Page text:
2)      What inspired you to write, "Muse"? How did it come about?

When I lived in London, I fell in love with Pre-Raphaelite paintings and made frequent visits to the Tate Museum.  The first painting I saw there was of Elizabeth Siddal as “Ophelia”.  It was hauntingly beautiful and I was drawn to who this model was.  I spent years researching the Victorian era, the PRB history and Lizzie’s transition from growing up in the slums to becoming the 19th century’s Kate Moss.  In the Shakespeare’s Sister Company’s inaugural season of The Woolf Series, we premiered a performance reading of the full-length play which had informed a rewrite and focused specifically on the love story between Lizzie and Dante.  I premiered the one-act play at Theater For The New City this past year and am in the process of working on producing the fully developed, full-length production where the audience is introduced to new characters such as Hunt, Millais, Deverell and Mrs. Tozer.  I’m ecstatic to see the type of response this production will get.  It still remains a Victorian  non-fiction drama, but there will some twists which the audience won’t be expecting! 

3)   How did you decide what aspects of Elizabeth Siddal’s life to focus on in your play,   "Muse"?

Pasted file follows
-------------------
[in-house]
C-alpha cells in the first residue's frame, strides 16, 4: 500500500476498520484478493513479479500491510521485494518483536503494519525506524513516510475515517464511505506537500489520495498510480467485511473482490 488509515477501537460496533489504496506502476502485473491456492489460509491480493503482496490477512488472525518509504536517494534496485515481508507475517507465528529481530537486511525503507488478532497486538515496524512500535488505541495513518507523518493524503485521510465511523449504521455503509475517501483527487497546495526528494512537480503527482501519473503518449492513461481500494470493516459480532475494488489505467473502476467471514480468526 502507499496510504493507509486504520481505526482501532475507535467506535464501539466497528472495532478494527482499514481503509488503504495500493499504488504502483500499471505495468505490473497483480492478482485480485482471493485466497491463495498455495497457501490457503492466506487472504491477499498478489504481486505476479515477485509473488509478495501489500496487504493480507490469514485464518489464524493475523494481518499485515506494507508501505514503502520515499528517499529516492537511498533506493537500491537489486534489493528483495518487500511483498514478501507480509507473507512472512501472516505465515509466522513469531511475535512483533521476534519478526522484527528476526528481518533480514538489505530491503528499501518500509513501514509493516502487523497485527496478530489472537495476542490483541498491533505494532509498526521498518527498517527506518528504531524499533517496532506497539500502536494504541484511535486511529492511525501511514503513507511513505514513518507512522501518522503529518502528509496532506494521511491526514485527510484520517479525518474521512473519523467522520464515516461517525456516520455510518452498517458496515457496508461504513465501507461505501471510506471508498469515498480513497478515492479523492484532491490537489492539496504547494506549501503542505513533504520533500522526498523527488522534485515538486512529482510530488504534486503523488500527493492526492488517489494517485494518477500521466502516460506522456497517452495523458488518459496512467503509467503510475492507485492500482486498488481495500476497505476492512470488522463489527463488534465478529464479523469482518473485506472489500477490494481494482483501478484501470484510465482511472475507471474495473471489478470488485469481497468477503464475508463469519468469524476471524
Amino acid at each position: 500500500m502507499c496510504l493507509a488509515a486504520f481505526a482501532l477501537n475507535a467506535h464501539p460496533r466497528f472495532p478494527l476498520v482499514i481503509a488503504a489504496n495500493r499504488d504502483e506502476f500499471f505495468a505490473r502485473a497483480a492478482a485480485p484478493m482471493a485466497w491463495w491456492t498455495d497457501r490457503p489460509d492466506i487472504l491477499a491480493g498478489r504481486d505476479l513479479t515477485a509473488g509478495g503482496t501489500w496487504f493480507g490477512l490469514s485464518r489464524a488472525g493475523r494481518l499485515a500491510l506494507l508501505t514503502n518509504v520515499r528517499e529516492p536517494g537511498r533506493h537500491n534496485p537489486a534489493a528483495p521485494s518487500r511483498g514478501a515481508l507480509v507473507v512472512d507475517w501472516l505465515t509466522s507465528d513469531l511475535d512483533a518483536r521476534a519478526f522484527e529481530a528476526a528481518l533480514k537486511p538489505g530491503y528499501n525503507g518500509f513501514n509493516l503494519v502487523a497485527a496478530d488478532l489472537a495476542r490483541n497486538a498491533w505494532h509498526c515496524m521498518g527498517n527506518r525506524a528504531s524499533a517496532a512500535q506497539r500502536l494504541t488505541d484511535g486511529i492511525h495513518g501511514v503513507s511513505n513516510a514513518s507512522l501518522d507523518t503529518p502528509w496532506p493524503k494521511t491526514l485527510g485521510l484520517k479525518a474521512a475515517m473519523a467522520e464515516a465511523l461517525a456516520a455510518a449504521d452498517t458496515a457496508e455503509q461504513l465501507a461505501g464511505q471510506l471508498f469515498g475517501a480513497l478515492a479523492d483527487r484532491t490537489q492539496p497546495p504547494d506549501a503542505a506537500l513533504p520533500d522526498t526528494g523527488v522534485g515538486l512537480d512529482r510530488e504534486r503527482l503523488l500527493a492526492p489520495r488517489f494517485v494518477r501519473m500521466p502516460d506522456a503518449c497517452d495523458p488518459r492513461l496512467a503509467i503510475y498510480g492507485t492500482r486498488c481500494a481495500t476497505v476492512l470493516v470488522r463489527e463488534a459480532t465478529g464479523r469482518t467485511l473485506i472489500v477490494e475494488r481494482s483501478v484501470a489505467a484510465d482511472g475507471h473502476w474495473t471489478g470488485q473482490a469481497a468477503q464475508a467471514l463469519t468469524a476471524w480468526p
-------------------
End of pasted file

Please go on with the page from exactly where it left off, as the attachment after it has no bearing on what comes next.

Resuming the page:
It’s really tough because, in the one-act, I covered thirteen years of history in a seventy-five minute play.  Due to the excellent coverage in the books and websites of Lucinda Hawksley, Jan Marsh and Stephanie Pina (the Pre-Raph Trinity), I was able to gather what I needed to streamline Lizzie’s life events without major gaps.   Because the play is kind of like a ghost story from Rossetti’s memories of her, we got to see the muse through the artist’s eyes.  The majority of the play focuses on her early years of modeling to her death and ghostly memory.  However, it was really important for me to have Lizzie tell Rossetti about her family life and to show how rough it was for her in the slummier area of Southwark.  To show how her inner talents brought her out of poverty and escalated her to a rich, rewarding life that became larger than life.  Everyone in the Victorian era was enamored by the painting of “Ophelia” and, to this day, it’s such a famous painting that people may not know the name of the model, but they know her inescapable sorrow.  Elizabeth Siddal is one of the most, well-deserved empathized true figures in history who people just seem to love.